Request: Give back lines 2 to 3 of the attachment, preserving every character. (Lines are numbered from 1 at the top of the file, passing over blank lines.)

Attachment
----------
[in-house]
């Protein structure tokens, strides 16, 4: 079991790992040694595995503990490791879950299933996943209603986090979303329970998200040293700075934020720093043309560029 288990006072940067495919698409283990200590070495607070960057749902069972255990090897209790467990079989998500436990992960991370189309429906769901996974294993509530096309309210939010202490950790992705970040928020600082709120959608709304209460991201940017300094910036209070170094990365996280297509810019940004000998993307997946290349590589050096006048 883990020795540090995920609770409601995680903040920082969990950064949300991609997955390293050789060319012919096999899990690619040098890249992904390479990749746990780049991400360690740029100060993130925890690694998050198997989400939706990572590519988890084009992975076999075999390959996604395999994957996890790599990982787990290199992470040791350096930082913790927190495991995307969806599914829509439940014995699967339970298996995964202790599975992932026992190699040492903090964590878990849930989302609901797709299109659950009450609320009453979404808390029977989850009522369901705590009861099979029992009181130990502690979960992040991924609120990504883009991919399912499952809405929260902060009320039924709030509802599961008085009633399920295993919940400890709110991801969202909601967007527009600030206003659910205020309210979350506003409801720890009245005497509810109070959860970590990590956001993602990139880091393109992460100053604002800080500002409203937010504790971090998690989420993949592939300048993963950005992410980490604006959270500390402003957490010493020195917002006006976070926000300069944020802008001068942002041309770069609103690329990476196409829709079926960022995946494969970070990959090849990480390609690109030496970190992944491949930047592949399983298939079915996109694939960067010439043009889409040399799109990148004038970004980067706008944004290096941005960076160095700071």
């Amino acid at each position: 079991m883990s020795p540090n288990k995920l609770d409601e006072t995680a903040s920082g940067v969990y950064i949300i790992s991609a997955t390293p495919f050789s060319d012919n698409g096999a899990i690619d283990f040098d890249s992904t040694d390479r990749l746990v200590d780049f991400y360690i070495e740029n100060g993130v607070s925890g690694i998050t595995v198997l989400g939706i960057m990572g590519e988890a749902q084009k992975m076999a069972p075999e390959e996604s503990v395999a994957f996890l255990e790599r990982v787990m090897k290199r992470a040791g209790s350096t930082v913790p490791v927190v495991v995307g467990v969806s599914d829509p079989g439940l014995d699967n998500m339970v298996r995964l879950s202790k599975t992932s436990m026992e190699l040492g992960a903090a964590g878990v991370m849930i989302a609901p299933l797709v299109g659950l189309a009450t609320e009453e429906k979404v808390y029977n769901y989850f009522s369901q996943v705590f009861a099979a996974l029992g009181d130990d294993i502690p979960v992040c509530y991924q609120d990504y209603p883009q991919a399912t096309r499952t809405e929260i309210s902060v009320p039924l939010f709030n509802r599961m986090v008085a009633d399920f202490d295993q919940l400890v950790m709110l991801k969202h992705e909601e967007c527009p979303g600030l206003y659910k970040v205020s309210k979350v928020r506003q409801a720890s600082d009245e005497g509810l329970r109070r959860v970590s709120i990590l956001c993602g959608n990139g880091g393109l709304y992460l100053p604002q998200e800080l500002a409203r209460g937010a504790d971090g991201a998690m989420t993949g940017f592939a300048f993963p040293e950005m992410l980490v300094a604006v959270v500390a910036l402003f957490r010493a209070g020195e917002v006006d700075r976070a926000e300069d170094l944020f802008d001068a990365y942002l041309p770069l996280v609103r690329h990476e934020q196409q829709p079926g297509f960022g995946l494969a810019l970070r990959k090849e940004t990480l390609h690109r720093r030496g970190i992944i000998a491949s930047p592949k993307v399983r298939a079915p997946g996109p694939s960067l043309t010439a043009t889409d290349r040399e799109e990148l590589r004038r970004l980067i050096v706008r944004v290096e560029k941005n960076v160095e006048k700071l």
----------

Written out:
């Protein structure tokens, strides 16, 4: 079991790992040694595995503990490791879950299933996943209603986090979303329970998200040293700075934020720093043309560029 288990006072940067495919698409283990200590070495607070960057749902069972255990090897209790467990079989998500436990992960991370189309429906769901996974294993509530096309309210939010202490950790992705970040928020600082709120959608709304209460991201940017300094910036209070170094990365996280297509810019940004000998993307997946290349590589050096006048 883990020795540090995920609770409601995680903040920082969990950064949300991609997955390293050789060319012919096999899990690619040098890249992904390479990749746990780049991400360690740029100060993130925890690694998050198997989400939706990572590519988890084009992975076999075999390959996604395999994957996890790599990982787990290199992470040791350096930082913790927190495991995307969806599914829509439940014995699967339970298996995964202790599975992932026992190699040492903090964590878990849930989302609901797709299109659950009450609320009453979404808390029977989850009522369901705590009861099979029992009181130990502690979960992040991924609120990504883009991919399912499952809405929260902060009320039924709030509802599961008085009633399920295993919940400890709110991801969202909601967007527009600030206003659910205020309210979350506003409801720890009245005497509810109070959860970590990590956001993602990139880091393109992460100053604002800080500002409203937010504790971090998690989420993949592939300048993963950005992410980490604006959270500390402003957490010493020195917002006006976070926000300069944020802008001068942002041309770069609103690329990476196409829709079926960022995946494969970070990959090849990480390609690109030496970190992944491949930047592949399983298939079915996109694939960067010439043009889409040399799109990148004038970004980067706008944004290096941005960076160095700071």
């Amino acid at each position: 079991m883990s020795p540090n288990k995920l609770d409601e006072t995680a903040s920082g940067v969990y950064i949300i790992s991609a997955t390293p495919f050789s060319d012919n698409g096999a899990i690619d283990f040098d890249s992904t040694d390479r990749l746990v200590d780049f991400y360690i070495e740029n100060g993130v607070s925890g690694i998050t595995v198997l989400g939706i960057m990572g590519e988890a749902q084009k992975m076999a069972p075999e390959e996604s503990v395999a994957f996890l255990e790599r990982v787990m090897k290199r992470a040791g209790s350096t930082v913790p490791v927190v495991v995307g467990v969806s599914d829509p079989g439940l014995d699967n998500m339970v298996r995964l879950s202790k599975t992932s436990m026992e190699l040492g992960a903090a964590g878990v991370m849930i989302a609901p299933l797709v299109g659950l189309a009450t609320e009453e429906k979404v808390y029977n769901y989850f009522s369901q996943v705590f009861a099979a996974l029992g009181d130990d294993i502690p979960v992040c509530y991924q609120d990504y209603p883009q991919a399912t096309r499952t809405e929260i309210s902060v009320p039924l939010f709030n509802r599961m986090v008085a009633d399920f202490d295993q919940l400890v950790m709110l991801k969202h992705e909601e967007c527009p979303g600030l206003y659910k970040v205020s309210k979350v928020r506003q409801a720890s600082d009245e005497g509810l329970r109070r959860v970590s709120i990590l956001c993602g959608n990139g880091g393109l709304y992460l100053p604002q998200e800080l500002a409203r209460g937010a504790d971090g991201a998690m989420t993949g940017f592939a300048f993963p040293e950005m992410l980490v300094a604006v959270v500390a910036l402003f957490r010493a209070g020195e917002v006006d700075r976070a926000e300069d170094l944020f802008d001068a990365y942002l041309p770069l996280v609103r690329h990476e934020q196409q829709p079926g297509f960022g995946l494969a810019l970070r990959k090849e940004t990480l390609h690109r720093r030496g970190i992944i000998a491949s930047p592949k993307v399983r298939a079915p997946g996109p694939s960067l043309t010439a043009t889409d290349r040399e799109e990148l590589r004038r970004l980067i050096v706008r944004v290096e560029k941005n960076v160095e006048k700071l």